March 26, 2024 / Modified mar 26, 2024 1:25 p.m.

What is the new etiquette for tipping?

While some experts say much of the etiquette remains the same, there are a few new variables to keep in mind.

tip jar According to a 2023 Pew Research survey, tipping expectations have grown over the past few years.

By Stacey Vanek Smith | NPR Goats & Soda

What are the new rules for tipping?

Businesses that never seemed to ask for a tip before — like grocery stores, self-checkout machines and fast food restaurants — are now asking for one these days.

To answer this question, it helps to understand the purpose of tipping and why requests have increased over the past few years. It's a tricky topic, says Sylvia Allegretto, a senior economist at the Center for Economic and Policy Research who has done extensive research on wages and tipping. "It's confusing, people don't get it — but it's really quite important" to how some workers get paid.

While some of our experts say much of the etiquette remains the same (for example, if you're not sure about who or how much to tip, don't be afraid to ask), there are a few new variables to keep in mind.

A change in tipping culture

Tipping expectations have grown over the past few years. According to a 2023 Pew Research survey of nearly 12,000 adults in the U.S., about 72% say they are being asked to tip service workers more frequently than in the past. And only about a third say it's "extremely or very easy" to know when and how much to tip.

One of the reasons is the pandemic. We started tipping people we didn't use to tip and tipping more than usual as a way to support essential workers at a time of crisis, says Shubhranshu Singh, a marketing professor at Johns Hopkins University, who focuses on business strategy and management.

At the same time, the technology around how we pay has changed, says Singh. Square, the company behind many electronic payment screens gets a cut of each transaction, including the tip. So creating software that encourages tipping (and encourages big tips) means more money for companies like Square.

Tipping is also a way to pay workers more without actually raising their wages. It allows restaurants to get more money to workers while still keeping their prices low, says Sean Jung, a professor at Boston University's School of Hospitality Administration.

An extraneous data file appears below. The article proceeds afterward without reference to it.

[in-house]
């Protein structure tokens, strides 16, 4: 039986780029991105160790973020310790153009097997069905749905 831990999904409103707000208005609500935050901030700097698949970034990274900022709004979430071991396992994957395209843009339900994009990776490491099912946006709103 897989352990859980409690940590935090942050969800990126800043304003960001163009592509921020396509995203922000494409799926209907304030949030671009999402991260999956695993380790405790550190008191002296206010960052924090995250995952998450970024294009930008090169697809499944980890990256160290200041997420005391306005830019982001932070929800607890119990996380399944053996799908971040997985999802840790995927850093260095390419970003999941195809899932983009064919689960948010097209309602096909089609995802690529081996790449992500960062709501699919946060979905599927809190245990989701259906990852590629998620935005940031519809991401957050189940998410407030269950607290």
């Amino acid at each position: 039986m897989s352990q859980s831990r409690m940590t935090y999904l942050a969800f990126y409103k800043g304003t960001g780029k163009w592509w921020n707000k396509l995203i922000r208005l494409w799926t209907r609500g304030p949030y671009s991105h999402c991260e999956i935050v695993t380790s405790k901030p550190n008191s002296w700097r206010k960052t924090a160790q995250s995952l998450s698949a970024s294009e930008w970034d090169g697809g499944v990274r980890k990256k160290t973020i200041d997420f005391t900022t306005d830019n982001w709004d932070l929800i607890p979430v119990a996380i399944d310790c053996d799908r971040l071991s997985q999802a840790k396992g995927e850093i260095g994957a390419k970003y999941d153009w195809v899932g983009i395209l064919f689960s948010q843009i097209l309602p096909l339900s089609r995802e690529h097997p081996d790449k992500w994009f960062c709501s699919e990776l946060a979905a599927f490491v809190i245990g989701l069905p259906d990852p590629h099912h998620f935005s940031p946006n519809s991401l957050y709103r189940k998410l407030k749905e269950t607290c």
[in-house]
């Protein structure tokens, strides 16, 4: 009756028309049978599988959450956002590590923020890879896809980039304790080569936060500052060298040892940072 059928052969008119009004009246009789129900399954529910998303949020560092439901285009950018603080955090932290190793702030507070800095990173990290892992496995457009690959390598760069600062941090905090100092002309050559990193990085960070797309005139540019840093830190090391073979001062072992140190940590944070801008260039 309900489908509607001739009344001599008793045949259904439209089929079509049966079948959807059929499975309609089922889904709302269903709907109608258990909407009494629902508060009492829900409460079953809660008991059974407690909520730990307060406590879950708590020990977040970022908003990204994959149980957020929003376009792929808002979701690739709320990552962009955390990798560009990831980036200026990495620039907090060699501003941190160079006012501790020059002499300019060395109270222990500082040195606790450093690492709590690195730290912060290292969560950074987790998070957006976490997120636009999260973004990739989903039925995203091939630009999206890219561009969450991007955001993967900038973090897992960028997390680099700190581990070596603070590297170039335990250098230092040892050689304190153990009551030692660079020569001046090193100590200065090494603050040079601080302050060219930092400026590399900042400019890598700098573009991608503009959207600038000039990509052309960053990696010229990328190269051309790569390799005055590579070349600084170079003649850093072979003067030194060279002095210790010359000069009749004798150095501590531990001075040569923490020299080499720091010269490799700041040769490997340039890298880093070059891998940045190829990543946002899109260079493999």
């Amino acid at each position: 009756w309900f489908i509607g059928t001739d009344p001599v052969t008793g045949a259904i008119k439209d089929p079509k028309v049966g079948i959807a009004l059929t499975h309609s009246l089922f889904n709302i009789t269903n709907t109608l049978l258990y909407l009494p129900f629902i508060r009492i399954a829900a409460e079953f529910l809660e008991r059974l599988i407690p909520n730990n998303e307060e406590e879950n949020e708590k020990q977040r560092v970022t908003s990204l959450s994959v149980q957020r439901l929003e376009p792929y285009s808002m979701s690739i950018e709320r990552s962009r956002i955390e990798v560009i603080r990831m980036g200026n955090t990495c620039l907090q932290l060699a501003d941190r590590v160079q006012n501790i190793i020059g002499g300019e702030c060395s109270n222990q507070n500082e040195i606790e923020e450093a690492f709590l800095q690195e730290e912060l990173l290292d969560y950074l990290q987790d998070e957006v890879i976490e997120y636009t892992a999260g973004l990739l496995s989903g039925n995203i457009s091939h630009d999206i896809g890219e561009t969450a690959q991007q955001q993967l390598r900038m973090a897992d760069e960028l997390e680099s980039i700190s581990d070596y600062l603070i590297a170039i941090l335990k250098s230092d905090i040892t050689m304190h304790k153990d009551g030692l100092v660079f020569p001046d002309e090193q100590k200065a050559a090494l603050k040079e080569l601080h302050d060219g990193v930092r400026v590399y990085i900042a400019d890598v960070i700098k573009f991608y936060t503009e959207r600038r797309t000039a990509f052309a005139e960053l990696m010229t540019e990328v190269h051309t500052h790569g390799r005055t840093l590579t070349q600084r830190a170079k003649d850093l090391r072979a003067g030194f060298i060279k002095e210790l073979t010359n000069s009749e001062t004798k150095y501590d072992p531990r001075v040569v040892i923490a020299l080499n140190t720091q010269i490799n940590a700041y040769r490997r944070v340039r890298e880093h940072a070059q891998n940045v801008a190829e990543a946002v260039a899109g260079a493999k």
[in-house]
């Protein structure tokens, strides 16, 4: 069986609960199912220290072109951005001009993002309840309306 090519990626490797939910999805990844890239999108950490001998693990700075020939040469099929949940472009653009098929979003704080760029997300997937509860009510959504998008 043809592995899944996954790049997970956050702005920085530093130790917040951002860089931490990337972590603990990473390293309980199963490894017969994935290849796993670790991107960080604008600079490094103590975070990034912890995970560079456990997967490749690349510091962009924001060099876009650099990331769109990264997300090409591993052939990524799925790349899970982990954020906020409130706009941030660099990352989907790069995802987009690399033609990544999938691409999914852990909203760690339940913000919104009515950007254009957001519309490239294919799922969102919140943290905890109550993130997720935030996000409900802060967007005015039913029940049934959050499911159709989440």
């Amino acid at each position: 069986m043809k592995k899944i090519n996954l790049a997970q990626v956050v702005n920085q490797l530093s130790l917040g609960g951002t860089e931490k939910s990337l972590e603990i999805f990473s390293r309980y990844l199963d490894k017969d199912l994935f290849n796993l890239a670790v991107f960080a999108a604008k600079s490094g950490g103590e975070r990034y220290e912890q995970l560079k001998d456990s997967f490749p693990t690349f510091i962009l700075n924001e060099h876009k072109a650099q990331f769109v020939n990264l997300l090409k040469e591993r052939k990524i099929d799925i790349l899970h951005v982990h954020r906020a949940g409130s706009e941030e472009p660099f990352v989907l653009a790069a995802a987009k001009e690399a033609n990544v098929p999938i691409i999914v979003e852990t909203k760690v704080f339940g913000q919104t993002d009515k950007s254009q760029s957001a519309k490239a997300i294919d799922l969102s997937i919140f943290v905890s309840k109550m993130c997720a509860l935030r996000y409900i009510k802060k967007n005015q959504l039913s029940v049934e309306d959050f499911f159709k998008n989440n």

Why we tip in America

In the U.S., we have a two-tier wage system, says Allegretto. "We have minimum wages and then we have subminimum or cash wages paid to workers who are tipped."

There's the federal minimum wage of $7.25 an hour, but every state has the ability to set their own minimum wage. Some states have minimum wages that are more than twice that.

There's also a subminimum wage. That is a wage some service workers get paid that is below minimum wage. The idea is that workers earn a subminimum wage and then customer tips make up the difference to get workers up to minimum wage.

Location matters

When deciding how much to tip, it can be helpful to look up the minimum and subminimum wages of your state, says Allegretto. The think tank Economic Policy Institute has a wage tracker that can help you find this information.

The tip you leave for a server in one state might mean something different to a server in another. In Washington state, for example, the minimum wage is more than $16 an hour and there is no subminimum wage for workers like servers. Meanwhile in Tennessee, the subminimum wage is $2.13 — so your server is probably counting on the extra change you leave for your pie and coffee.

When in doubt, ask

It's not always clear which types of workers earn a minimum and subminimum wage. Often, a subminimum wage will get paid to bartenders, servers and people who work at car washes, but it's hard to know.

Allegretto acknowledges that the system is complicated. It "puts way too much on the customer [to know] what people are getting paid in different jobs in different states."

So if you're not sure whether you should tip or how much, simply ask the person who is serving you, says Singh. He shares some helpful questions:

  • What is the minimum and subminimum wage in your state? If the subminimum wage is low, your tip will help the employee make a livable wage. If there is no subminimum wage, tips are actually gratuity.

  • Do you keep your whole tip? Some payment systems like Square take a portion of the tip, so that may be a factor in how much you decide to leave behind.

  • How can I make sure you're getting my tip? Some businesses might not be tipping the person you think your money's going to.

  • If you don't feel comfortable asking these questions, Singh says you can always tip in cash. "Then you know you are giving that person money right there."

Don't forget to tip people who you might not have a direct interaction with, like hotel housekeepers, says Singh.

By posting comments, you agree to our
AZPM encourages comments, but comments that contain profanity, unrelated information, threats, libel, defamatory statements, obscenities, pornography or that violate the law are not allowed. Comments that promote commercial products or services are not allowed. Comments in violation of this policy will be removed. Continued posting of comments that violate this policy will result in the commenter being banned from the site.

By submitting your comments, you hereby give AZPM the right to post your comments and potentially use them in any other form of media operated by this institution.
AZPM is a service of the University of Arizona and our broadcast stations are licensed to the Arizona Board of Regents who hold the trademarks for Arizona Public Media and AZPM. We respectfully acknowledge the University of Arizona is on the land and territories of Indigenous peoples.
The University of Arizona